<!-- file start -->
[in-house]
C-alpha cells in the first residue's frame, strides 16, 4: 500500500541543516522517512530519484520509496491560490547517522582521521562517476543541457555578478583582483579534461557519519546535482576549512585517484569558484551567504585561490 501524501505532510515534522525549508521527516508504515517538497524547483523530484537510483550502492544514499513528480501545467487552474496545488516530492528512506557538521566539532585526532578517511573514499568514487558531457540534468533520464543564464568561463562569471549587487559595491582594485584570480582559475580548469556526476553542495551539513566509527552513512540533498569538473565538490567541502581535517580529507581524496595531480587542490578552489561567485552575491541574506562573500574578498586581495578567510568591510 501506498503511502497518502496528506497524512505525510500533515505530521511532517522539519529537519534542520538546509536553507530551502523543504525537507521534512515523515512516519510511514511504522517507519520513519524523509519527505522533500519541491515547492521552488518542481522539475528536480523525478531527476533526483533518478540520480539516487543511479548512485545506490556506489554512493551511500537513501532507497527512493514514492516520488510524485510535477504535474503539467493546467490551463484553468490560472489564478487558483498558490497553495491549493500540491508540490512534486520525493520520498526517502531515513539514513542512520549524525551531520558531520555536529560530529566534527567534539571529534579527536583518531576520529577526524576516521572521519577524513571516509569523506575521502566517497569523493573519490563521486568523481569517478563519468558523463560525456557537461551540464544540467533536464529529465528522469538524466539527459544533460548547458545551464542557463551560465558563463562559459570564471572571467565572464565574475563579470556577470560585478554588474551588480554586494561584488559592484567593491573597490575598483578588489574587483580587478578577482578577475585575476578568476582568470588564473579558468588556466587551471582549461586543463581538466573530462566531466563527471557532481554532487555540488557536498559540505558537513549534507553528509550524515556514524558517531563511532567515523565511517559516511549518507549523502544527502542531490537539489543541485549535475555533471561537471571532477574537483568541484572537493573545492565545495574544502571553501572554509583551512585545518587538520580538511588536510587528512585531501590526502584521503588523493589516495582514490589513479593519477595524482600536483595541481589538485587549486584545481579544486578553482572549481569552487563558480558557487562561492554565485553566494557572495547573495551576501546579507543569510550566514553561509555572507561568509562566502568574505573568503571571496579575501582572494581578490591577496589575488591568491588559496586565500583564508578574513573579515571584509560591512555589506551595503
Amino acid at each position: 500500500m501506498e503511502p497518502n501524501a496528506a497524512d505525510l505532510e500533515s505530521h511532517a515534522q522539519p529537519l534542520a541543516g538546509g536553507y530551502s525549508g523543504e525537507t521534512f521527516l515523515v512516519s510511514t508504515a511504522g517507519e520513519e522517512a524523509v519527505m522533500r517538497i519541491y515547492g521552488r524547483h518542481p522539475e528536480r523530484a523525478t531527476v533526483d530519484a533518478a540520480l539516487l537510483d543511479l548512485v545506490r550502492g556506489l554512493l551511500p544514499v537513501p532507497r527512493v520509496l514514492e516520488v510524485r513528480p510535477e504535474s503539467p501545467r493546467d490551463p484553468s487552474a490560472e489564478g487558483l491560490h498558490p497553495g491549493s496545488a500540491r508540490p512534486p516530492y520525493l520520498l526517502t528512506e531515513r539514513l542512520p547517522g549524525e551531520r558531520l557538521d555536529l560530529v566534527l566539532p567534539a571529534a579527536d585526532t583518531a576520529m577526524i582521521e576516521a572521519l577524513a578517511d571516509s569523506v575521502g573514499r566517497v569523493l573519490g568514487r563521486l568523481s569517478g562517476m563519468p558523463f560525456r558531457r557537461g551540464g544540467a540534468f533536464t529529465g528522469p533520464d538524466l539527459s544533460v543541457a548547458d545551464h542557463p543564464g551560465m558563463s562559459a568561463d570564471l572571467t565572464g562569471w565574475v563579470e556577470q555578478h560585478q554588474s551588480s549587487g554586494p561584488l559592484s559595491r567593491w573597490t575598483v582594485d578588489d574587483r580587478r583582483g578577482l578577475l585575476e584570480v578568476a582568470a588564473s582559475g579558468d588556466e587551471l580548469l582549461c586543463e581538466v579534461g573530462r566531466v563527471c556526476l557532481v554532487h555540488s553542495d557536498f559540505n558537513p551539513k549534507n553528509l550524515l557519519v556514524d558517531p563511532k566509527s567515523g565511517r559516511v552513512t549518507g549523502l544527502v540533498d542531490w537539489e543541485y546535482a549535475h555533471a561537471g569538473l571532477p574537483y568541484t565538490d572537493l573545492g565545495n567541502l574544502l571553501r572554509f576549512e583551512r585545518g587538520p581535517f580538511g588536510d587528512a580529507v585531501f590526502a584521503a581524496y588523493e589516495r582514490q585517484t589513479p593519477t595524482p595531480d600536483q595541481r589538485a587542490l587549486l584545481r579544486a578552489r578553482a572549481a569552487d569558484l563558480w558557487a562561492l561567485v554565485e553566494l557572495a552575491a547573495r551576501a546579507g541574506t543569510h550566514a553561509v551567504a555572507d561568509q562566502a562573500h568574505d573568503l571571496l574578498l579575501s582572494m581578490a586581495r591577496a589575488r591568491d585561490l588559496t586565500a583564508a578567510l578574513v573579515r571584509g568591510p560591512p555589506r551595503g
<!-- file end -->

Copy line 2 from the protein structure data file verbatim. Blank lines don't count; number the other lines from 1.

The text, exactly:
C-alpha cells in the first residue's frame, strides 16, 4: 500500500541543516522517512530519484520509496491560490547517522582521521562517476543541457555578478583582483579534461557519519546535482576549512585517484569558484551567504585561490 501524501505532510515534522525549508521527516508504515517538497524547483523530484537510483550502492544514499513528480501545467487552474496545488516530492528512506557538521566539532585526532578517511573514499568514487558531457540534468533520464543564464568561463562569471549587487559595491582594485584570480582559475580548469556526476553542495551539513566509527552513512540533498569538473565538490567541502581535517580529507581524496595531480587542490578552489561567485552575491541574506562573500574578498586581495578567510568591510 501506498503511502497518502496528506497524512505525510500533515505530521511532517522539519529537519534542520538546509536553507530551502523543504525537507521534512515523515512516519510511514511504522517507519520513519524523509519527505522533500519541491515547492521552488518542481522539475528536480523525478531527476533526483533518478540520480539516487543511479548512485545506490556506489554512493551511500537513501532507497527512493514514492516520488510524485510535477504535474503539467493546467490551463484553468490560472489564478487558483498558490497553495491549493500540491508540490512534486520525493520520498526517502531515513539514513542512520549524525551531520558531520555536529560530529566534527567534539571529534579527536583518531576520529577526524576516521572521519577524513571516509569523506575521502566517497569523493573519490563521486568523481569517478563519468558523463560525456557537461551540464544540467533536464529529465528522469538524466539527459544533460548547458545551464542557463551560465558563463562559459570564471572571467565572464565574475563579470556577470560585478554588474551588480554586494561584488559592484567593491573597490575598483578588489574587483580587478578577482578577475585575476578568476582568470588564473579558468588556466587551471582549461586543463581538466573530462566531466563527471557532481554532487555540488557536498559540505558537513549534507553528509550524515556514524558517531563511532567515523565511517559516511549518507549523502544527502542531490537539489543541485549535475555533471561537471571532477574537483568541484572537493573545492565545495574544502571553501572554509583551512585545518587538520580538511588536510587528512585531501590526502584521503588523493589516495582514490589513479593519477595524482600536483595541481589538485587549486584545481579544486578553482572549481569552487563558480558557487562561492554565485553566494557572495547573495551576501546579507543569510550566514553561509555572507561568509562566502568574505573568503571571496579575501582572494581578490591577496589575488591568491588559496586565500583564508578574513573579515571584509560591512555589506551595503